Gilded Youth: Three Lives in France's Belle Époque

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9780374162306: Gilded Youth: Three Lives in France's Belle Époque

They were the children of France’s most celebrated men of nineteenth-century letters and science, the celebrity heirs and heiresses of their day. Their lives were the subject of scandal, gossip, and fascination. Léon Daudet was the son of the popular writer Alphonse Daudet. Jean-Baptiste Charcot was the son of the famed neurologist Jean-Martin Charcot, mentor to a young Sigmund Freud. And Jeanne Hugo was the adored granddaughter of the immortal Victor Hugo. As France readied herself for the dawn of a new century, these childhood friends seemed poised for greatness.

In Gilded Youth, Kate Cambor paints a portrait of a generation lost in upheaval. While France weathered social unrest, violent crime, the birth of modern psychology, and the dawn of World War I, these three young adults experienced the disorientation of a generation forced to discover that the faith in science and progress that had sustained their fathers had failed them.

With masterful storytelling, Cambor captures the hopes and disillusionments of those who were destined to see the golden world of their childhood disappear - and the universal challenges that emerge as the dreams of youth collide with the realities of experience.

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About the Author:

Kate Cambor received her Ph.D. in history from Yale University. She has written for The American Scholar and The American Prospect, among other periodicals. Cambor lives in New York City. This is her first book.

Excerpt. © Reprinted by permission. All rights reserved.:

ONE
Tuesday Lessons
Homo sum: humani nihil a me alienum puto.
(I am human: I consider nothing human foreign to me.)
—Terence, Heauton Timoroumenos
(The Self-Tormentor) (163 B.C.)
The child’s attitude to its father is colored by a peculiar
ambivalence. —Sigmund Freud, The Future of an Illusion (1927)On October 13, 1885, a young man with a well-groomed beard and a foreigner’s heavy coat stepped out of the train and onto the busy platform at the Gare du Nord in Paris. Letting the other travelers hurry past him, he stood still for a moment, waiting for his ears and eyes to adjust to the strangeness of this foreign destination. Sigmund Freud was twenty-nine years old and had left everything behind, sensing with some strange certainty that his future would begin here, hundreds of miles away from his adored fiancée, Martha, and beautiful Vienna, with its familiar Kaffehaüser and imposing Ringstrasse. He could have remained at home and begun the predictable, respectable career that most young physicians longed for and that he would be required to pursue if he wished to marry. But instinctively he knew that he needed something that Vienna could not offer him. For there, in Paris, shone the great name of Charcot.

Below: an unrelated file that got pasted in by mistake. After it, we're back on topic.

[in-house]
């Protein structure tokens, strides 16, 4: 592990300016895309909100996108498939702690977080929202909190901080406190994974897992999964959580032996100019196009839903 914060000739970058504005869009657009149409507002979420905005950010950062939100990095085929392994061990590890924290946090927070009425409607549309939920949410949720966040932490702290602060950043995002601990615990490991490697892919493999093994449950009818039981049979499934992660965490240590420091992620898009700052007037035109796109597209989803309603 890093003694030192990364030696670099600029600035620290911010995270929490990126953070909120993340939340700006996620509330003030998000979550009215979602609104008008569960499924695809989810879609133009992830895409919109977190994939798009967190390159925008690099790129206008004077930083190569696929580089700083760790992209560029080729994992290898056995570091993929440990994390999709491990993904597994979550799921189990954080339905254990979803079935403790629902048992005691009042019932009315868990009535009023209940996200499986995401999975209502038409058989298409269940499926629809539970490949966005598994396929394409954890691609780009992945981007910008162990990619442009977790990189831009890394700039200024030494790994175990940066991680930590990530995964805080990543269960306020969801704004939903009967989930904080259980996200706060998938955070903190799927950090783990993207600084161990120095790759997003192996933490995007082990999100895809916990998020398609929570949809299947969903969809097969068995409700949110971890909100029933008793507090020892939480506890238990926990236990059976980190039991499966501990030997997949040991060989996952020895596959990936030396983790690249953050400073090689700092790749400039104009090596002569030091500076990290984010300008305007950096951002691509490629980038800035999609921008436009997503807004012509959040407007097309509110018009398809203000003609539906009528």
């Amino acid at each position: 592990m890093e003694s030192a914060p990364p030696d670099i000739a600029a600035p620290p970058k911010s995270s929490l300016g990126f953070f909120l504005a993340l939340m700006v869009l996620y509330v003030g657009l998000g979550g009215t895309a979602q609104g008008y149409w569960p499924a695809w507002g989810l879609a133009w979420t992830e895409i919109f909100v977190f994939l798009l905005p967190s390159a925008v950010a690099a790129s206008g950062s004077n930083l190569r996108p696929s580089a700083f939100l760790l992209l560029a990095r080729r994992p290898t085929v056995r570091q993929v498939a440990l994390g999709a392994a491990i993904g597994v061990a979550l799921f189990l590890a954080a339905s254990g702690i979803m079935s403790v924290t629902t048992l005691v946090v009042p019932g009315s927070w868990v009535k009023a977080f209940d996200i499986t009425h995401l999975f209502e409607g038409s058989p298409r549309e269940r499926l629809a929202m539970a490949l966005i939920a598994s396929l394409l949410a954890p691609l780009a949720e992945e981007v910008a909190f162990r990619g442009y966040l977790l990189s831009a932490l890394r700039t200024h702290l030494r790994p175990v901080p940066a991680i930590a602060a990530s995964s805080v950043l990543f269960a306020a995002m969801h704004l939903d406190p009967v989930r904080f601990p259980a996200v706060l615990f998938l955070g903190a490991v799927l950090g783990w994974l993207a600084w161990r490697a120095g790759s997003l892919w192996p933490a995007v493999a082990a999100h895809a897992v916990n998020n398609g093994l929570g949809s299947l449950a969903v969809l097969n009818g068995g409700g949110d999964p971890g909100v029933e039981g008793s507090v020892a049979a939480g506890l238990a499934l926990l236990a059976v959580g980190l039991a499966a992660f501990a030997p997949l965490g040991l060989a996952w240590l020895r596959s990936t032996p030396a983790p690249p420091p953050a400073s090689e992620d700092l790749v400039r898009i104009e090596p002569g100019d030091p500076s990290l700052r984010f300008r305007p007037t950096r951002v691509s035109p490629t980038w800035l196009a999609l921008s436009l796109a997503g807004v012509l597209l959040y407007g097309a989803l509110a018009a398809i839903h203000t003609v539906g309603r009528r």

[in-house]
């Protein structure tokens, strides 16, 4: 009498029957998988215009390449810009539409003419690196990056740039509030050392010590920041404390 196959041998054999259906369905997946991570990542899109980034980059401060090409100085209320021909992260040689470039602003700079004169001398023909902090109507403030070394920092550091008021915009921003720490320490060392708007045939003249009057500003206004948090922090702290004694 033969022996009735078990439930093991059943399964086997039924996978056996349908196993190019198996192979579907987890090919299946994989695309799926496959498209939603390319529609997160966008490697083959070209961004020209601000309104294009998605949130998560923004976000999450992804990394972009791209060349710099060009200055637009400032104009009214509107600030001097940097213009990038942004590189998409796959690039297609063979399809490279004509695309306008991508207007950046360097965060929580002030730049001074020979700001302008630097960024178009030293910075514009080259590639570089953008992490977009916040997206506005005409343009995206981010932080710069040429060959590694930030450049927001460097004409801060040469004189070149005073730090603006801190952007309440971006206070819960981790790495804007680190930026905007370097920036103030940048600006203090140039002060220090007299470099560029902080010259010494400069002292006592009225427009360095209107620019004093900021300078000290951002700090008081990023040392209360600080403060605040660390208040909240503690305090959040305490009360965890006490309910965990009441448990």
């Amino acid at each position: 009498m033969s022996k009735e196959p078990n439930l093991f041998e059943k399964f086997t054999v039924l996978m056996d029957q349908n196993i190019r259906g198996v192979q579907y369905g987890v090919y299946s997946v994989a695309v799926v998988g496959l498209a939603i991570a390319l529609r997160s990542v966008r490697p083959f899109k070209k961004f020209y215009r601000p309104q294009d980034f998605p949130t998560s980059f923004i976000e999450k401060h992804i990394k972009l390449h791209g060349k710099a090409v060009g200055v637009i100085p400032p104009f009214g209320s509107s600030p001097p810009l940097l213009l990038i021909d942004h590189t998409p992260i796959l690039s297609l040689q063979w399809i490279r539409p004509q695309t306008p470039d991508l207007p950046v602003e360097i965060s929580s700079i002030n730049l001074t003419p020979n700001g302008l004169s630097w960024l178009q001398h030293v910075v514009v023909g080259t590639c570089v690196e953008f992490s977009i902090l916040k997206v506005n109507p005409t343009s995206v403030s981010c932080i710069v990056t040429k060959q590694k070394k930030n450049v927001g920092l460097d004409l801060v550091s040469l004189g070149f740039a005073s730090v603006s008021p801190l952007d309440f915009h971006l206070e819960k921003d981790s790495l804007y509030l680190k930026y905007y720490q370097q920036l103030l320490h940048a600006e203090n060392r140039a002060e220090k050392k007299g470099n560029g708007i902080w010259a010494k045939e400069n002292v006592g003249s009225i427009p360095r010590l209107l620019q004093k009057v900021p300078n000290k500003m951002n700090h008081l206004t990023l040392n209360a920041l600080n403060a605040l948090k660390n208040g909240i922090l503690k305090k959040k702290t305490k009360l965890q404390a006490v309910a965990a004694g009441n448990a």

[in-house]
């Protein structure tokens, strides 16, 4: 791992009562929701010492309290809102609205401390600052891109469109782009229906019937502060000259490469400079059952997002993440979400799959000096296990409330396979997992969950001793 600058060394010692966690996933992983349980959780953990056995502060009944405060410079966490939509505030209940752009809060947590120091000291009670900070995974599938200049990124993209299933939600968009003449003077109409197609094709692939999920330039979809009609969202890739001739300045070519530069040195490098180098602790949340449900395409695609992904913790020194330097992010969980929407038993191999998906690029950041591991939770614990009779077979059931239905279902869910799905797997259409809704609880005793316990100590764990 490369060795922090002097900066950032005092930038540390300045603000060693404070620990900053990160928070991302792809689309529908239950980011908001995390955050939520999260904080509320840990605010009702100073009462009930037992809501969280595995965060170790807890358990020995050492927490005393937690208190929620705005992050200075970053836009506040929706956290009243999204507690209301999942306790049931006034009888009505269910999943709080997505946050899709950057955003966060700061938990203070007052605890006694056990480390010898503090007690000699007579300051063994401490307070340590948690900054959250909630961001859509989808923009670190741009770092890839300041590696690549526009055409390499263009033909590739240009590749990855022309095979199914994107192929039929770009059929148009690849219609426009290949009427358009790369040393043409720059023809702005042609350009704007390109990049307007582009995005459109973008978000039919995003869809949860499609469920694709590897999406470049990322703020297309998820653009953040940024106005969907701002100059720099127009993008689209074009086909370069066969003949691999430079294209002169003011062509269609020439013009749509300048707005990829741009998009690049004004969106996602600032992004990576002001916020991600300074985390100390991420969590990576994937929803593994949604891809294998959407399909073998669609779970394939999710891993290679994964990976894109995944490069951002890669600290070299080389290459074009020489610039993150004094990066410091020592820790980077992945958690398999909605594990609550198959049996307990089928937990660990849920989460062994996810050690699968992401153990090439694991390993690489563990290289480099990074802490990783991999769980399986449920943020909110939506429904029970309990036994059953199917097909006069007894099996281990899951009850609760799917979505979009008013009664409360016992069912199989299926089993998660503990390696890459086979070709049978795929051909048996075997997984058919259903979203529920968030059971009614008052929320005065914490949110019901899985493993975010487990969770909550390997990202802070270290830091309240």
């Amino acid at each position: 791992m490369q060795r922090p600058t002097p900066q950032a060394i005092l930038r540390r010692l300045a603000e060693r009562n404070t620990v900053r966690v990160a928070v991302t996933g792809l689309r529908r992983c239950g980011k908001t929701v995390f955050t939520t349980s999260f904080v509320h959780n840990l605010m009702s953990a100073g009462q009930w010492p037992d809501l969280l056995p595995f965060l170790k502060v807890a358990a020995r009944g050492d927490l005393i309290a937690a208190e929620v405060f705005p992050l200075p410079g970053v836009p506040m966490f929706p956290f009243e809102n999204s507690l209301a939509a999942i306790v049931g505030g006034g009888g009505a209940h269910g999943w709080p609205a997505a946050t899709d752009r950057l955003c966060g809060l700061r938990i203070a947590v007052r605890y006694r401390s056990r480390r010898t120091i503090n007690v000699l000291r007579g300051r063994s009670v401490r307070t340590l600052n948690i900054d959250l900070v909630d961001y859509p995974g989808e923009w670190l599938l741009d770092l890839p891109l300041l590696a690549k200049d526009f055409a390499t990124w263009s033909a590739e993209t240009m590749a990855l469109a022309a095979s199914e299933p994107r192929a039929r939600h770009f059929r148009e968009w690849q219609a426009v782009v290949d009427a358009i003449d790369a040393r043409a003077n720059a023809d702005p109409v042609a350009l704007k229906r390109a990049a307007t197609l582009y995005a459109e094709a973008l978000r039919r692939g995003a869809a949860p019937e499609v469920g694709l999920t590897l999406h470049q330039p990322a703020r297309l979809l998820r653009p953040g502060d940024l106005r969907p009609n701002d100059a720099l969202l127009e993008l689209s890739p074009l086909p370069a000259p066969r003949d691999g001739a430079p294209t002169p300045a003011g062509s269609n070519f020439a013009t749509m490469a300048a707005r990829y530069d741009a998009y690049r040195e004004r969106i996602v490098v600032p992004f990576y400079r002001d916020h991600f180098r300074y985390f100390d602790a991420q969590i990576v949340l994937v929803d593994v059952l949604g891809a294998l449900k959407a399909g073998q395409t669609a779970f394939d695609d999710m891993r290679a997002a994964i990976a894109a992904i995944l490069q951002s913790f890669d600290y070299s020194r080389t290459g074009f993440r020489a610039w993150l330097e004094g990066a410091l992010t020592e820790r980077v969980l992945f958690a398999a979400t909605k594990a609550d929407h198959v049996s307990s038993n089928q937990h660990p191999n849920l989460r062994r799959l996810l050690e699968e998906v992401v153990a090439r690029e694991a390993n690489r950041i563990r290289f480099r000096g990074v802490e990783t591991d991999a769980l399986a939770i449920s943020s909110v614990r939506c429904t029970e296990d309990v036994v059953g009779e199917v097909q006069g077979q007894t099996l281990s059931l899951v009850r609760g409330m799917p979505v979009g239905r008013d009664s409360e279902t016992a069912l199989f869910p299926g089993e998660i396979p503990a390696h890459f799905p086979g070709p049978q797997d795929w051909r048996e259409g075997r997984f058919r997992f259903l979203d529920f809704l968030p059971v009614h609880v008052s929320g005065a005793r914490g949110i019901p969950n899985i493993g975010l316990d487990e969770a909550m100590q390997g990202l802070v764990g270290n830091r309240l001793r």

Who had not heard of the illustrious neurologist Jean-Martin Charcot, or of his famed Tuesday lessons? Each week at his Salpêtrière hospital, he presented for study his ailing patients, who these days were most often hysterical women. He discussed their symptoms—irrational ramblings and convulsive spasms, for example—before a rapt and eclectic audience of curious scientists, skeptical journalists, and chic socialites. Freud had heard tantalizing accounts of these sessions, of writhing bodies brought into submission under the piercing, all-seeing gaze of the great doctor. As a testament to the Frenchman’s considerable power and influence, he was even known as the “Emperor of the Salpêtrière.”
Yet for all these accolades, Charcot was also considered something of a maverick. He had been among the first to treat hysteria as a knowable neurological disorder, despite its vague symptoms that seemed to have no discernible physiological source and despite the fact that many of his contemporaries still dismissed such sufferers—often women—as malingerers. Such courage . . . such confidence—the young Freud was bowled over at the thought of such achievement. And so, hoping that with so innovative a teacher he would find the training and inspiration he needed to launch his own career, Sigmund Freud entered the swirling commotion of the French capital. “For years, I only dreamed of Paris,” he later recalled, “and the extreme happiness that I felt in posing my foot for the first time on these cobblestones seemed to me to guarantee the realization of my other desires.”
Freud’s first weeks in the City of Lights, however, proved disappointing and bewildering. He felt lazy and out of sorts, and, in letters home to his most intimate confidante, Martha, he fretted about the high prices and the exhausting, frenetic pace of Parisian life. His hotel in the fifth arrondissement was small and cramped. His accent and limited knowledge of the French language made the simplest conversation difficult. After failing to make a waiter at a café understand his request for du pain (“some bread”), Freud was too embarrassed to ever go back there. As he waited for his first meeting with the great Charcot, Freud restlessly toured the capital, seeking shelter among the antiquities of the Louvre from the city of strangers and from his own gawky foreignness. To stave off his mounting sense of inferiority, Freud savagely noted the symptoms of that pathology unique to the French: their “miserable megalomania,” which caused them to mount theater performances that lasted four hours and meals that lasted five or six, and bred a misplaced idealization of revolutionary activity. But there was something else, something about the city and its inhabitants that struck him as uncanny and alien. “I think they are all possessed by demons,” he confided to Martha. “The French are a people of psychical epidemics, of historical mass convulsions, and they have not changed since the time of Victor Hugo’s Notre-Dame de Paris.” Freud felt that great poet, who had died only a few months earlier, had captured something elemental and unsettled about the capital. At first glance Paris seemed to him like a city flush with possibility. Everywhere he looked, there was something to catch his eye, from the dance halls and cafés lining the grands boulevards, to the Luxor obelisk in the center of the place de la Concorde, or the impressive array of goods at the new department stores. People were whisked to and fro in the elaborate system of streetcars and omnibuses, and many were already talking with excitement about the centennial celebration of the French Revolution that would take place four years later at the Universal Exposition. But while Hugo had embraced the volatility of the capital, Freud was unnerved by it. Underneath the frenetic exuberance, one could just make out a dull throb of anxiety. Nor was he alone in thinking that something was afoot in Paris: specialists of the day only half-jokingly called Paris “the hysteria capital of the world.”